It should be easy to allow this system to allow complex mappings, so if the user view model has a property that maps to a collection of companies, the system can automatically find a path from User to for eager loading.

The ConvertToEFStrings() extension method would then convert that data structure into a collection of strings that Entity Framework can use for eager loading. This would be an extension method so that the library is not restricted to just Entity Framework, and can be used for any ORM or database system.

Entity Mapping

The second part of the whole system deals with automatically mapping the returned data entities into the view model. This seems like a natural extension of the library to eager loading to me, as if you are passing the view model into the repository to describe what data you want to retrieve, it should automatically copy that data into the view model for your usage. No matter what, the developer is going to want to do this anyway and it seem sensible to automatically do this with VMQA, since it already has knowledge about the relationships.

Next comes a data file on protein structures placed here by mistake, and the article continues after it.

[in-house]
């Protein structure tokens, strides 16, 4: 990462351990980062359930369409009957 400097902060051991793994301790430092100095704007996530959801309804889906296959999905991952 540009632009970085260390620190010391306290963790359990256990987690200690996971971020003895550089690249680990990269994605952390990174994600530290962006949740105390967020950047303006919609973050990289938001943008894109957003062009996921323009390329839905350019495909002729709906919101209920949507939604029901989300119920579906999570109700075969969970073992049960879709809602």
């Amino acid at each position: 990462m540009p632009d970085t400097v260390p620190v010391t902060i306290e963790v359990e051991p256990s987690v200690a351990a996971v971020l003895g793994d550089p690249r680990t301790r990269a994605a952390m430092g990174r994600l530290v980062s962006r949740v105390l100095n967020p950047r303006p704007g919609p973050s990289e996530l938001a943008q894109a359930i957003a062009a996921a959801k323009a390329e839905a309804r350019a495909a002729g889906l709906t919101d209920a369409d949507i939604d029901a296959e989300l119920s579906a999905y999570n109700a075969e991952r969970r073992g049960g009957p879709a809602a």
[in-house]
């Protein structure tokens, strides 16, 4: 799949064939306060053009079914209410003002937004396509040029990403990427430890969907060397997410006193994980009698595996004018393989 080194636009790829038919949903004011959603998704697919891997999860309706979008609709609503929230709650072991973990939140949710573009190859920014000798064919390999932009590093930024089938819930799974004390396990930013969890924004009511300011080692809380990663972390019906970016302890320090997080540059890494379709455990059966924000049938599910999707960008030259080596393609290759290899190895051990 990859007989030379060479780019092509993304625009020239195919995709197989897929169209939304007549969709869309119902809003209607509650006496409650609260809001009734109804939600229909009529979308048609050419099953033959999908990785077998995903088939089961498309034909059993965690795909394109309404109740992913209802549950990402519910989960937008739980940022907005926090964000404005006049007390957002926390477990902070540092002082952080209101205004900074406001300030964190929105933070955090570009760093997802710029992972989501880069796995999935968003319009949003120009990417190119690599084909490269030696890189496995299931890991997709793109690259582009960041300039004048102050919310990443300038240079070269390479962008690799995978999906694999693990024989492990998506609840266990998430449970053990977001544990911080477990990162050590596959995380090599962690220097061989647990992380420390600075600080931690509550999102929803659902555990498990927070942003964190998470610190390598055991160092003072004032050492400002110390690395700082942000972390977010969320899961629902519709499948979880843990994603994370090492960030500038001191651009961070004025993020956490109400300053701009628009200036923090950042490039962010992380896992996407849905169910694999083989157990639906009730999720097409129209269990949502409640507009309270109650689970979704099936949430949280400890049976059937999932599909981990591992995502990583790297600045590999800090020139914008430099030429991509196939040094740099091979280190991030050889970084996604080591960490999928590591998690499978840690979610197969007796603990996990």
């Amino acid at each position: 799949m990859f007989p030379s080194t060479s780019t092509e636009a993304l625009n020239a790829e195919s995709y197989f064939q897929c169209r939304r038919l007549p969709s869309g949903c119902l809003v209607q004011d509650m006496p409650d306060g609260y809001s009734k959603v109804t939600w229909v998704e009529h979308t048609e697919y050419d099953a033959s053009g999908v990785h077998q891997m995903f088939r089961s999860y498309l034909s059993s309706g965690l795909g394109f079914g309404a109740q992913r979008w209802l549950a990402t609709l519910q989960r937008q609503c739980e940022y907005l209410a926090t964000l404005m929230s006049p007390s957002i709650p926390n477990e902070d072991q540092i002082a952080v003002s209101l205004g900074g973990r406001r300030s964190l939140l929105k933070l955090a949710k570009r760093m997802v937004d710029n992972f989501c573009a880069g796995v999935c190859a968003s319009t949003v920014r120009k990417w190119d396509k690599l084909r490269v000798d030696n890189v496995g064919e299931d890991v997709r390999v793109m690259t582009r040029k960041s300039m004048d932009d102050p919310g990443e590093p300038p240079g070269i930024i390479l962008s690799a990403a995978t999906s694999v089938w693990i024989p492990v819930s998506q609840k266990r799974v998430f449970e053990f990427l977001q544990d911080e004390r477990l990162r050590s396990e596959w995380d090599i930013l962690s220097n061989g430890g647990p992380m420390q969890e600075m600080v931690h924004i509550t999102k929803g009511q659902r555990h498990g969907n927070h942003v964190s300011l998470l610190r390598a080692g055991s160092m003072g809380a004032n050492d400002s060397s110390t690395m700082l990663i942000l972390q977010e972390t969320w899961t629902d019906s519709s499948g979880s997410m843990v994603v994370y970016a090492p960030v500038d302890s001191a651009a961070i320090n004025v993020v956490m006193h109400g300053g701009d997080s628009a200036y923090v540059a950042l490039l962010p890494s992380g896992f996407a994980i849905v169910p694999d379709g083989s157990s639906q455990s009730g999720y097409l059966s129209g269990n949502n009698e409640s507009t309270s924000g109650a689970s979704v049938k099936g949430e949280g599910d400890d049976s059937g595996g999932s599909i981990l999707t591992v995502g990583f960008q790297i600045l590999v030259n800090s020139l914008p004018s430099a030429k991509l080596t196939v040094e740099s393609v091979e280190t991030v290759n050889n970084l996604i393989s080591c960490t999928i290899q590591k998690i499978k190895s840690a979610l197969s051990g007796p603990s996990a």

My first version of the library would probably do a straight name for name mapping, so that UserViewModel.Name maps to User.Name. Eventually I would probably add property mapping attributes so more complex mappings can be performed.

Conclusion

After finally getting this design written down, I feel more confident than ever that this would be an extremely valuable library to have, and that it actually seems relatively straight-forward to create. Now I just need the time!